And, more importantly, why didn't Tom's Hardware inform its readers that these are all computer cases that can be bought for less money (albeit in more minimalistic finishes) from their respective OEMs (Corsair and Silverstone Tek mostly)?
    Reply
  • synphul
    Not shy about their prices even with the 'diy' route. "There's even a light strip that can be changed by remote control ($74.99)." Something tells me it's the same or similar to the 16ft 5050 rgb+w available with power supply, converter and remote on amazon for $28. I could see it if it was a little more expensive, maybe $35-38 but hate when companies pretend to be supporting the diy'er while gouging them and hoping they're ill informed.
    Reply
  • Bondfc11
    Agree with all of the above comments - just too much for simple, minor mods to existing cases. I love the line that an automotive finish inside and out will cost you $500. REALLY?!?!? $500 to paint a case??? That's just stupid. I think most modders are smart enough not to buy these crappy knock offs with the insane price gouging. Hell, you could buy your own paint gun, booth, and all the supplies you need to spray this case and anything else in the future for less than they want for an external/internal paint job. Silliness all over this article.
    Reply
  • gggplaya
    $500 for a painted case with a huge logo on it??? Screw that. Just buy a corsair or other respectable case with their logo on it.

    Fact is, most PC gamers who build their own PC's would rather have no logo and use decals which come with things they buy. So it's known they built their own PC. My case has a nice Magpul logo on it :-)
    Reply
  • friskiest
    If someone GAVE me $10,000 to spend on just a system unit, I might just snatch the shift case and pimp it up with all the customization available.

    But for 99.99% of DIY'ers, heck, even the "elites" and "enthusiasts",. Seriously, its just boggles me when they say its aimed for the DIY'ers - it doesn't even compute. $500 for the stock case, $750 for a fancy paintjob and 75 bucks for remote lighting,.. just NO.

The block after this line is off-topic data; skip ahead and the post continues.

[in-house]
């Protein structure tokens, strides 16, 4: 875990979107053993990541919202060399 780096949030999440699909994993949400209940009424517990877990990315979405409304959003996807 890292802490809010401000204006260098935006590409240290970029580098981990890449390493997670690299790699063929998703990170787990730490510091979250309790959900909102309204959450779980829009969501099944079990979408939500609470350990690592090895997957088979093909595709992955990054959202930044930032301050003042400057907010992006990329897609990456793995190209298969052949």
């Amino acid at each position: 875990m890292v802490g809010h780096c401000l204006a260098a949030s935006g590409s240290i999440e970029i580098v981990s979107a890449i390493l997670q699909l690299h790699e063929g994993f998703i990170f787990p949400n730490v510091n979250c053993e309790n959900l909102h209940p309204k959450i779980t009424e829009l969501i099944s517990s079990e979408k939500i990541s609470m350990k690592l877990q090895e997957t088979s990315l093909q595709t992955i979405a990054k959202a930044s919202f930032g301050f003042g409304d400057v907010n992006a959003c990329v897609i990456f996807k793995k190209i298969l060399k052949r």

I could do the painting myself (albeit at a lower quality), customize it to my heart's desire, save several $100s in doing so and spend it on something else,.. and here's the things,. be proud about to say "all DIY".
    Reply
  • maingear
    Hey Guys, I'm with MAINGEAR, and just wanted to clarify a few things. We wanted to offer our exclusive chassis's like the SHIFT to the DIY community, and decided to at the same time offer some off the shelf chassis's with the same customization we offer our customers. These customizations includes our award winning automotive paint finishes. We actually have a real automotive down draft spray booth on site, and staff with 30 years individual experience in painting the world’s super cars and hot rods. We can paint them in any color, and can even do customer branding/logos as well.
    Reply
  • Commissariat
    @maingear: I don't really have anything against what you as a company are doing (except, perhaps, not making it clear that these are not all original/exclusive cases). My issue is mainly with Tom's Hardware, a enthusiast tech journalism site, failing to report accurately on the availability of these cases elsewhere in the market and for portraying the (certainly valuable) services you offer as directed towards DIY enthusiasts, which are a completely different kind of customer than the ones you are targeting.
    Reply